Pope Francis has joined Prince Harry and Meghan Markle in calling for vaccine patents to be waived in a bid for everyone in the world to get access to a jab.
The religious figurehead has given his backing to the campaign urging pharmaceutical giants to suspend vaccine patents to boost supplies to poorer countries.
And he added his condemnation of the “virus of individualism” that “makes us indifferent to the suffering of others”.
“A variant of this virus is closed nationalism, which prevents, for example, an internationalism of vaccines,” he told Vax Live, an online charity concert, which was aired this weekend in aid of the international Covid vaccination effort.”
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Despite being heavily pregnant, Meghan prepared a pre-recorded piece for coverage of the Vax Live concert.
Meghan, who is expecting a girl this summer, spoke about issues concerning the Covid pandemic and the empowerment of women.
The event follows experts fearing half a million cases per day could soon be recorded in India as hospitals run out of oxygen.
Along with the royals, Jennifer Lopez, J Balvin, Foo Fighters and H.E.R. and appearances from celebrities like Chrissy Teigen, Gayle King, Ben Affleck supported the event, which took place on May 8.
The Biden administration is also backing the campaign, which announced that it supported calls by India and South Africa – and many congressional Democrats – to drop intellectual property protections for Covid vaccines.
“This is a global health crisis, and the extraordinary circumstances of the Covid-19 pandemic call for extraordinary measures,” said Katherine Tai, North America’s trade representative.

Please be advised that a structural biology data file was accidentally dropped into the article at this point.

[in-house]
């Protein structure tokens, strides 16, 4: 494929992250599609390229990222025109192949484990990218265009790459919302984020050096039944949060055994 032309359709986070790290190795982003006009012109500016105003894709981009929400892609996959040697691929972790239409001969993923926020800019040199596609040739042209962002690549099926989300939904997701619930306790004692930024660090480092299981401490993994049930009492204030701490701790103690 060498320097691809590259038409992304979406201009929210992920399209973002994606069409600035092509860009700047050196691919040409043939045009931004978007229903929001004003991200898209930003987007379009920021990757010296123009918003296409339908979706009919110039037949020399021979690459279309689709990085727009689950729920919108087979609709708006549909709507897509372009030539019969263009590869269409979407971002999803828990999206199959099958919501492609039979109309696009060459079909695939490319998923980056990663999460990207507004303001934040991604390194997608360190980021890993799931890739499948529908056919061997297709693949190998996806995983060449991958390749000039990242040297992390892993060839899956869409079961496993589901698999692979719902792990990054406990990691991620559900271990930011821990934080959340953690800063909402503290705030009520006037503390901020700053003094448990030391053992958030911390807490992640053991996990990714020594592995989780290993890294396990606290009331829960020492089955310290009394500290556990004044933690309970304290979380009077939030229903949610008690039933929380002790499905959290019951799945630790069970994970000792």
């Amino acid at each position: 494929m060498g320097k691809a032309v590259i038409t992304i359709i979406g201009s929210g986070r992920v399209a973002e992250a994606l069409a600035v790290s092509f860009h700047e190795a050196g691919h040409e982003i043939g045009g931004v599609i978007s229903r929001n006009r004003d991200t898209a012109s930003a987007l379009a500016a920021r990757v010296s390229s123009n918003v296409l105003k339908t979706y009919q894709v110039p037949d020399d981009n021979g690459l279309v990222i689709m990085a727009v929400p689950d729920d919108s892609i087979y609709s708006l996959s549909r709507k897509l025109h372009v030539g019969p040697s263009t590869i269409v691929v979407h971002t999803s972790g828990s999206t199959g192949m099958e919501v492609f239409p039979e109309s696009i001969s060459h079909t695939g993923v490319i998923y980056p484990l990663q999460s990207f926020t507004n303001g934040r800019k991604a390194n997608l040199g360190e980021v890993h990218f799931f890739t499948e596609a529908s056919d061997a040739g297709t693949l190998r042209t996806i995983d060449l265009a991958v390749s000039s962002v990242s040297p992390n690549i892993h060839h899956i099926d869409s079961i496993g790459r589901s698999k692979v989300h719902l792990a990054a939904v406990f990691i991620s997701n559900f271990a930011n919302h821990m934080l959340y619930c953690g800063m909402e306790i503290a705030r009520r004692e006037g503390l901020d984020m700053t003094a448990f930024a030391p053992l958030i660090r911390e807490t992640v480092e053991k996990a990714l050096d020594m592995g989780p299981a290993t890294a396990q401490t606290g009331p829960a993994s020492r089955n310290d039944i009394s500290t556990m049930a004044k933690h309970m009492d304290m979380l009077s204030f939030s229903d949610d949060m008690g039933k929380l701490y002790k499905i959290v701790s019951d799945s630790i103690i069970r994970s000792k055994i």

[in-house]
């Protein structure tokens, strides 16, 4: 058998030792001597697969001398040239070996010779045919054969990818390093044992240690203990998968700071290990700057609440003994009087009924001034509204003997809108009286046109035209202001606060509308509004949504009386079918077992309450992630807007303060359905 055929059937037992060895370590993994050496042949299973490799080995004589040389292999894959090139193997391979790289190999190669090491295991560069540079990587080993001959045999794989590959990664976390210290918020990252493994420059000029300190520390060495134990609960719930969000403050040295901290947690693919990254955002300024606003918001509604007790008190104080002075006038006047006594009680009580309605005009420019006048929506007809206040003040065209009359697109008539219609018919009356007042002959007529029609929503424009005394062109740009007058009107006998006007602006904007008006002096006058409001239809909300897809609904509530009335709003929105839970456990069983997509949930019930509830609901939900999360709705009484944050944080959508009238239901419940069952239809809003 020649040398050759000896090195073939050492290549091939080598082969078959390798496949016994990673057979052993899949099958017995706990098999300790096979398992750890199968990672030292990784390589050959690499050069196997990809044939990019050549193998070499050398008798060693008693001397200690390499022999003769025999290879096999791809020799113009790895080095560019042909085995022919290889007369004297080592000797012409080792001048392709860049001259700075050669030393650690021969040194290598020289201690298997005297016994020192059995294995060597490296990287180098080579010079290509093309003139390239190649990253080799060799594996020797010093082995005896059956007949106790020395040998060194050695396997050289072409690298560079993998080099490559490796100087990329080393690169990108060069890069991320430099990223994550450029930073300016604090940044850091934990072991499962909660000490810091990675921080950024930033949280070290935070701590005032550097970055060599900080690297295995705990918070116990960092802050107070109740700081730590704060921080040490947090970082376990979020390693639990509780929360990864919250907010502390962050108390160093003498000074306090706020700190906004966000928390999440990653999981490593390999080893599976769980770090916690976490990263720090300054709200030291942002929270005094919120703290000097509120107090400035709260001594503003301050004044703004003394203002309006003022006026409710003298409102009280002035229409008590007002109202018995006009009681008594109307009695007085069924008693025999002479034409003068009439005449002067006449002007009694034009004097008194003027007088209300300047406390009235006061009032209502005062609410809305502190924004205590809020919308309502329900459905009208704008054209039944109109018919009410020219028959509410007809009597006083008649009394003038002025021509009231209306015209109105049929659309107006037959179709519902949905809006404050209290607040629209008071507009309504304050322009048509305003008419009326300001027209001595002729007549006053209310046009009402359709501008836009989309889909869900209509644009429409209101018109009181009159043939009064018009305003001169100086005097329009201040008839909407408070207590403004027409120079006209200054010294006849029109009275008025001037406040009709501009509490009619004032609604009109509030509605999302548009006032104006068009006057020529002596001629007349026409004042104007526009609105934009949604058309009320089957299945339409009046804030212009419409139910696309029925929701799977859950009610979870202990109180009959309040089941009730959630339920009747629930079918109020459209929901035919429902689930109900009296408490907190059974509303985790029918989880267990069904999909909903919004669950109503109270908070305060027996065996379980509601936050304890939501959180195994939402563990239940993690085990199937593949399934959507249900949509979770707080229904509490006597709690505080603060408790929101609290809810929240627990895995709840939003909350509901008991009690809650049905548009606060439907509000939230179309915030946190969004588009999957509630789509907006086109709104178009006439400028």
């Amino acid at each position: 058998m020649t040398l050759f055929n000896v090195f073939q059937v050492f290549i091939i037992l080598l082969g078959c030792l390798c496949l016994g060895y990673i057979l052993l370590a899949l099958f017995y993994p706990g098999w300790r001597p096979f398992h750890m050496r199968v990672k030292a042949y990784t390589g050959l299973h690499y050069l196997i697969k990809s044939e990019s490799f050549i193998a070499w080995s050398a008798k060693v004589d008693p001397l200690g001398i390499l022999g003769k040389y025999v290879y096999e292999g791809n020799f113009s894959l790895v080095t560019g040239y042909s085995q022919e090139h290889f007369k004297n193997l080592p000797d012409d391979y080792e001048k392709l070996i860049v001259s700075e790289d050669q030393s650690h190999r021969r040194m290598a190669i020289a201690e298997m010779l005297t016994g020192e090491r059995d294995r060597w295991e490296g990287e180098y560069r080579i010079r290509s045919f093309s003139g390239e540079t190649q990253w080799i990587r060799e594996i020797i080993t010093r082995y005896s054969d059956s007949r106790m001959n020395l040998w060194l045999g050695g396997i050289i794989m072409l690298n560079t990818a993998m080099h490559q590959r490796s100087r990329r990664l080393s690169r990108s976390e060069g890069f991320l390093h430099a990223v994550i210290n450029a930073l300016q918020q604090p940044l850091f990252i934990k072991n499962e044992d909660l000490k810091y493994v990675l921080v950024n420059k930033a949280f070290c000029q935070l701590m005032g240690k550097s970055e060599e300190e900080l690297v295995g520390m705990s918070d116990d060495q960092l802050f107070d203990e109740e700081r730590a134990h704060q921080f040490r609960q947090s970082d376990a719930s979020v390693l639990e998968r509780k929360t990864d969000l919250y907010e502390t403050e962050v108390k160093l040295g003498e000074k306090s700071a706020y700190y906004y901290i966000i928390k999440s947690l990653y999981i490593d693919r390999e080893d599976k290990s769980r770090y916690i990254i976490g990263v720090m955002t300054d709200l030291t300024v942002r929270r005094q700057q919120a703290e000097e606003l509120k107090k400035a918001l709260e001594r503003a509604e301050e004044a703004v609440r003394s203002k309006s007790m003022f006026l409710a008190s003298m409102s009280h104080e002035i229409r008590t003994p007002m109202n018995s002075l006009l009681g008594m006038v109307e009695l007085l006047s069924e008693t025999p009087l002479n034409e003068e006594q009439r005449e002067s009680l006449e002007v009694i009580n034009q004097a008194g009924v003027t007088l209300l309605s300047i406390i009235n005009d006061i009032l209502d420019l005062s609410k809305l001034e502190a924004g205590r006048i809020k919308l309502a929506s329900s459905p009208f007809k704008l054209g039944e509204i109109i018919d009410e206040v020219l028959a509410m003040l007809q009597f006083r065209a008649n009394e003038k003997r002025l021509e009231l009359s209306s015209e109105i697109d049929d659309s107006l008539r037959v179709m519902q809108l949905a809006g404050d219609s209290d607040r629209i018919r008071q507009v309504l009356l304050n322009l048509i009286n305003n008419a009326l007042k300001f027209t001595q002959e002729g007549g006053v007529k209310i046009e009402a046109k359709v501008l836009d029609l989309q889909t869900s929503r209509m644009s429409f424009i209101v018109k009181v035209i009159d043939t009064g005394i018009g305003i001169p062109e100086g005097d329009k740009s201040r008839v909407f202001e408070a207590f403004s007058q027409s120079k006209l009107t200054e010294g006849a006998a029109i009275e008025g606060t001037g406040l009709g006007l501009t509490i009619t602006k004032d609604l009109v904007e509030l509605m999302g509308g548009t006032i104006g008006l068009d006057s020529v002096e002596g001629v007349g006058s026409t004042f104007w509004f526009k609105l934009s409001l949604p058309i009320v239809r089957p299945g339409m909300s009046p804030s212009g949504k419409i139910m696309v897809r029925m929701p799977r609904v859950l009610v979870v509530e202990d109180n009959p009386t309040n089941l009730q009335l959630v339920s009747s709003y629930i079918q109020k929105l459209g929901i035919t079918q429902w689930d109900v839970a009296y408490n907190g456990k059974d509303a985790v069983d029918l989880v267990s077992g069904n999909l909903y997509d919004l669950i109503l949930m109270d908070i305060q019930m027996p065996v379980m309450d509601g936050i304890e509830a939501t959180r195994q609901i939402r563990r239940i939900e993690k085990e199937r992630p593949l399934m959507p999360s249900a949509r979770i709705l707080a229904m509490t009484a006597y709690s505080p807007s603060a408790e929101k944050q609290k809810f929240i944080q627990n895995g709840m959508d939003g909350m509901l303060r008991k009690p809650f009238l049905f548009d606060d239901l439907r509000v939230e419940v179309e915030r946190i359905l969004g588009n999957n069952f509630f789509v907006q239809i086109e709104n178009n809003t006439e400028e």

“The administration believes strongly in intellectual property protections, but in service of ending this pandemic, supports the waiver of those protections for Covid-19 vaccines.”
But the calls are being fiercely opposed by major drugmakers who argue it would set a precedent that could threaten future innovations, said Pfizer’s chief executive, Albert Bourla.
A lack of vaccine manufacturing facilities was not the problem.
“The restriction is the scarcity of highly specialised raw materials needed to produce our vaccine,” he argued.
Bourla said Pfizer’s vaccines required 280 different materials and components that were sourced from 19 countries.
Without patent protections, companies would start competing for the same ingredients.
The result would be disruptions to the flow of these precious raw materials, he argued.
“Right now, virtually every single gram of raw material produced is shipped immediately into our manufacturing facilities and is converted immediately and reliably to vaccines that are shipped immediately around the world,” he told the Guardian.
Other scientists have warned that it is highly risky to allow inexperienced operators to attempt to start up the large-scale manufacture of vaccines. They argue this could result in people suffering side effects.